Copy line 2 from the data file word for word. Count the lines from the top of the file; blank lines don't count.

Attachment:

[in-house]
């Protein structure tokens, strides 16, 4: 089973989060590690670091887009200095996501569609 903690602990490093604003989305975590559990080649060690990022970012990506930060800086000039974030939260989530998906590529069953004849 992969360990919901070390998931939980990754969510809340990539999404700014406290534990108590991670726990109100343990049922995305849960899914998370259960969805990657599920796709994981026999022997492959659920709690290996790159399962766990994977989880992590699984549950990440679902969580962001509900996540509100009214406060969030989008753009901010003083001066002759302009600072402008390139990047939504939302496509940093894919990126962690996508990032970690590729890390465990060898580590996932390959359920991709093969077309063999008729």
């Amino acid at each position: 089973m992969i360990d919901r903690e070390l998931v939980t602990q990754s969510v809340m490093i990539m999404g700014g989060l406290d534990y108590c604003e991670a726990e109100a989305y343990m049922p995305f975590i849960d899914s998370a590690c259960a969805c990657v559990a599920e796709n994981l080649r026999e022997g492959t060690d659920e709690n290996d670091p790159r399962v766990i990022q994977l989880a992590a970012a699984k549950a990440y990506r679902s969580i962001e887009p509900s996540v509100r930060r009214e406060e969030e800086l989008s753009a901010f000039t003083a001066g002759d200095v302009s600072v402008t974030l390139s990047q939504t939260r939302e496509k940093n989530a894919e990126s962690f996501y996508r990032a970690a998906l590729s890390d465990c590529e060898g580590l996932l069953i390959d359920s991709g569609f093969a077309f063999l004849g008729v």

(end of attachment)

């Protein structure tokens, strides 16, 4: 089973989060590690670091887009200095996501569609 903690602990490093604003989305975590559990080649060690990022970012990506930060800086000039974030939260989530998906590529069953004849 992969360990919901070390998931939980990754969510809340990539999404700014406290534990108590991670726990109100343990049922995305849960899914998370259960969805990657599920796709994981026999022997492959659920709690290996790159399962766990994977989880992590699984549950990440679902969580962001509900996540509100009214406060969030989008753009901010003083001066002759302009600072402008390139990047939504939302496509940093894919990126962690996508990032970690590729890390465990060898580590996932390959359920991709093969077309063999008729």